Microsoft Goes Live With Search
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Microsoft cranked up its own search engine today and plans an advertising blitz expected to reach at least 90 percent of U.S. consumers in an effort to overtake Google's narrowing lead in the search engine wars. At stake is the $2.6 billion search advertising market, expected to surge to $5.5 billion in the next four years.
As reported by internetnews.com on Monday, the new search engine debuted under the banner of the Microsoft Network (MSN). The product was developed using a new algorithm with five billion indexed entries in its database.
The search engine replaces the previous deal Microsoft had to use Yahoo's search engine. Microsoft will continue to use paid listings generated by Yahoo-owned Overture.
In development for two years, Microsoft's search engine features search tabs for the Web, news, music, images, and desktop. Users can ask a direct question and obtain information pulled from Microsoft's Encarta online encyclopedia, a dictionary and a calculator. A Search Near Me feature provides information and resources close to the user's location.
The music function allows consumers to search for a recording artist, song or album. The search results provide links to music files and other content provided by MSN Music. Users are also able to sample music, purchase and download music.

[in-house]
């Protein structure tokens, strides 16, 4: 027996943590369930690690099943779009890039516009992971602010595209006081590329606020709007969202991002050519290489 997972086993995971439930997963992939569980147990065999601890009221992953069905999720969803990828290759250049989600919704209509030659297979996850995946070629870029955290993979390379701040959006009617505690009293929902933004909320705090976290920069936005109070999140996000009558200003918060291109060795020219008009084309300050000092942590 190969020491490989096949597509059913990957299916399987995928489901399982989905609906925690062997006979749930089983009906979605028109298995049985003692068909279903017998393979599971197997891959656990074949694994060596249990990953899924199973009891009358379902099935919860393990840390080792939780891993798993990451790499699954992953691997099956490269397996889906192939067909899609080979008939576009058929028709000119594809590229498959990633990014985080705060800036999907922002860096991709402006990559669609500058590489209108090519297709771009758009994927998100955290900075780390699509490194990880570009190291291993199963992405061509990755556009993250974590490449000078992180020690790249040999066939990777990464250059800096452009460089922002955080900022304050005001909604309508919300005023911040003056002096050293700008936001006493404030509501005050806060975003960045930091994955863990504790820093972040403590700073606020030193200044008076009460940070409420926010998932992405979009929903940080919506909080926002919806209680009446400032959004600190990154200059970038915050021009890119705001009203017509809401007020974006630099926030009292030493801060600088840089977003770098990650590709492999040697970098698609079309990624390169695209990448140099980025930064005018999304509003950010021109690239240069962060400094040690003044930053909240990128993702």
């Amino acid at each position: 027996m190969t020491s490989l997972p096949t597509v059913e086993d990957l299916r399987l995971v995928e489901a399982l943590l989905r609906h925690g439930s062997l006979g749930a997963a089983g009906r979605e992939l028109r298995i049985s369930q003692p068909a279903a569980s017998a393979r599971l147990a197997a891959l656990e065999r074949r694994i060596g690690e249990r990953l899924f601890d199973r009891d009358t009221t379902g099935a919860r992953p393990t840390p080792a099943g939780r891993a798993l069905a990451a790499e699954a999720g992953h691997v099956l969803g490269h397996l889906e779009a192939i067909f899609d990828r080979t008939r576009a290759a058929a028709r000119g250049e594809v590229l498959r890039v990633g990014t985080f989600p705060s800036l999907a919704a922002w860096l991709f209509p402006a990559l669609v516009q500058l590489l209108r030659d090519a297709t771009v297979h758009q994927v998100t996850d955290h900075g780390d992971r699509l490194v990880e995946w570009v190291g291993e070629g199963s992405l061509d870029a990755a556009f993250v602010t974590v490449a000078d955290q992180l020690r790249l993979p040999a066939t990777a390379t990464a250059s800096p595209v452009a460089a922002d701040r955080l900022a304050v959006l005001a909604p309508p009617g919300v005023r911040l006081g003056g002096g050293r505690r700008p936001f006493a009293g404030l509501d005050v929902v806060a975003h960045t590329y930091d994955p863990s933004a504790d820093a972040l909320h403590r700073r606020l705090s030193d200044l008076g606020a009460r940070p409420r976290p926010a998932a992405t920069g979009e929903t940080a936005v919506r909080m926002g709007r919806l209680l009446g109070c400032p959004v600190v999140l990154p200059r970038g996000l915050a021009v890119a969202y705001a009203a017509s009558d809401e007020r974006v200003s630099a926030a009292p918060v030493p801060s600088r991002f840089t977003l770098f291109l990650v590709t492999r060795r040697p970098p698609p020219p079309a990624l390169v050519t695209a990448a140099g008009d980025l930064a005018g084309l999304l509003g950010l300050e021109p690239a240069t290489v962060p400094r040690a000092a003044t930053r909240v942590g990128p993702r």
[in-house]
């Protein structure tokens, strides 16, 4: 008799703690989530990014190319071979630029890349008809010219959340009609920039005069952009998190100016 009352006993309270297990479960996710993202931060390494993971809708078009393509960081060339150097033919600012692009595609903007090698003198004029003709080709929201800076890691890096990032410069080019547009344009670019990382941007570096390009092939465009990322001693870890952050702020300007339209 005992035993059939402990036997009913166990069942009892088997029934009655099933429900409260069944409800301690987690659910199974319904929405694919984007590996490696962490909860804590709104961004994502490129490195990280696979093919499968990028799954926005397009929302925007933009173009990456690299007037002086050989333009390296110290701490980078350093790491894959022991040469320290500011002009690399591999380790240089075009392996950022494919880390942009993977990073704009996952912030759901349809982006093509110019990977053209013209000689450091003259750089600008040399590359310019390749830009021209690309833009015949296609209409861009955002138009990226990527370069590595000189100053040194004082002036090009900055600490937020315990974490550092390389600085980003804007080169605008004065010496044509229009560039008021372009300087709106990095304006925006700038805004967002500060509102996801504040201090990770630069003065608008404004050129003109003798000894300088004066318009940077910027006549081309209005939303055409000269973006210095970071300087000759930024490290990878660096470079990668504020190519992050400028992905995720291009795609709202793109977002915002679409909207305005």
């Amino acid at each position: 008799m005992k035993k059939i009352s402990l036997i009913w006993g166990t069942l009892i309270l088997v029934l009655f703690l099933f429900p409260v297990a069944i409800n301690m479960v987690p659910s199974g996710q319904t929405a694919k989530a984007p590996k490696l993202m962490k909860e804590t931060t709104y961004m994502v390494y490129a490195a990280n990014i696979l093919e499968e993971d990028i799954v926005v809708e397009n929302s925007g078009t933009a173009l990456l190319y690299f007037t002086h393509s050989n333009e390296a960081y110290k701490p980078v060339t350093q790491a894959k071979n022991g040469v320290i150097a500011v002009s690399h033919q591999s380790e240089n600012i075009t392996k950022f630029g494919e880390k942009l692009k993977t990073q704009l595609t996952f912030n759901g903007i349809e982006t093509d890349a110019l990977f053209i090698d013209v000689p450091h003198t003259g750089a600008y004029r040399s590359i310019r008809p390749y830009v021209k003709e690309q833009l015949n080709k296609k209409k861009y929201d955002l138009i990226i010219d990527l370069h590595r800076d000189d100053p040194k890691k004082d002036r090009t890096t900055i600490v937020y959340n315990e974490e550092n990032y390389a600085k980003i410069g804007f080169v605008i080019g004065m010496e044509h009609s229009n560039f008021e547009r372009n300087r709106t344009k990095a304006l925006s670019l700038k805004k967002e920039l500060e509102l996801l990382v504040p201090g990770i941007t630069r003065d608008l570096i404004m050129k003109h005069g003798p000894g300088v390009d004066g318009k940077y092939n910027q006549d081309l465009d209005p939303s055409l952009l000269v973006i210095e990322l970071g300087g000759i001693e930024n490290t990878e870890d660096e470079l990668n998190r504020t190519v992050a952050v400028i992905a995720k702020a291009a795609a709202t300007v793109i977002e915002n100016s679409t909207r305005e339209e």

"This built-from-the-ground-up version of MSN Search provides an infrastructure that enables us to rapidly innovate and give consumers precisely the information theyre looking for, no matter where it's located," Yusuf Mehdi, Microsoft's corporate VP of Information Services, said in a statement.
Google's success in the search field over the last few years has prompted others to take a serious look at the market. Google currently dominated the market with almost 50 percent of all Internet searches. Yahoo holds down the number two spot with 24 percent of all searches. Microsoft currently accounts for 14 percent of all searches.
During Microsoft's latest shareholders' meeting, held in November, Chairman Bill Gates acknowledged the company's trailing position in search. "We have competitors in some cases getting in earlier than we are, and we need to make sure that we come along and do an even better job than they do," he said.
Microsoft launched the beta version of its search engine in November, offering multiple ways to narrow results, including providing local results and natural language search.
Earlier in the summer, MSN's searchbots began crawling the Webin July, building a unique index.